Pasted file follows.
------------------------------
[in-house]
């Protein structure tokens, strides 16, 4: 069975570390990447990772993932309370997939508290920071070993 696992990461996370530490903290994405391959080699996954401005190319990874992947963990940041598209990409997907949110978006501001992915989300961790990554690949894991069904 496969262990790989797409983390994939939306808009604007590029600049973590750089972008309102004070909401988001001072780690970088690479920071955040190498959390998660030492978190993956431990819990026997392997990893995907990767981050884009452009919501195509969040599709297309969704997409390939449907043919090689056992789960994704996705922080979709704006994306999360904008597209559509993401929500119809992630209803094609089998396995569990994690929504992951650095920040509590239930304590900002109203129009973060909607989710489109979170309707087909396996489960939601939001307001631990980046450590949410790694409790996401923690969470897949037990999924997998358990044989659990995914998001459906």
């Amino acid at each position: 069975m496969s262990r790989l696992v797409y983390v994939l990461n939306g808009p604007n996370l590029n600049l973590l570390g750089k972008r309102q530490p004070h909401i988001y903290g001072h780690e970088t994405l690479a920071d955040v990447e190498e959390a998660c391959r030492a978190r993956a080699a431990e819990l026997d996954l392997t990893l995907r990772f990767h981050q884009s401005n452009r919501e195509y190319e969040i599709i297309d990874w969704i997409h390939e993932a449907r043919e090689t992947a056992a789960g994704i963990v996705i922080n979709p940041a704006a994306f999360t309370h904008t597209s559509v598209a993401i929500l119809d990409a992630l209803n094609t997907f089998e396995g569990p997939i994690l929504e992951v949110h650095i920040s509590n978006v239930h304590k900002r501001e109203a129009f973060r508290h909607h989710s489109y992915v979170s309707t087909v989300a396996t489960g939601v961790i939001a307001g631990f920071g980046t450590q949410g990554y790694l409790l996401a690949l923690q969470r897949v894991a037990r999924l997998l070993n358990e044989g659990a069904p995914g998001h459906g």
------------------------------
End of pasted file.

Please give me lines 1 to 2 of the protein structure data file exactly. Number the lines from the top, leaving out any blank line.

[in-house]
């Protein structure tokens, strides 16, 4: 069975570390990447990772993932309370997939508290920071070993 696992990461996370530490903290994405391959080699996954401005190319990874992947963990940041598209990409997907949110978006501001992915989300961790990554690949894991069904 496969262990790989797409983390994939939306808009604007590029600049973590750089972008309102004070909401988001001072780690970088690479920071955040190498959390998660030492978190993956431990819990026997392997990893995907990767981050884009452009919501195509969040599709297309969704997409390939449907043919090689056992789960994704996705922080979709704006994306999360904008597209559509993401929500119809992630209803094609089998396995569990994690929504992951650095920040509590239930304590900002109203129009973060909607989710489109979170309707087909396996489960939601939001307001631990980046450590949410790694409790996401923690969470897949037990999924997998358990044989659990995914998001459906």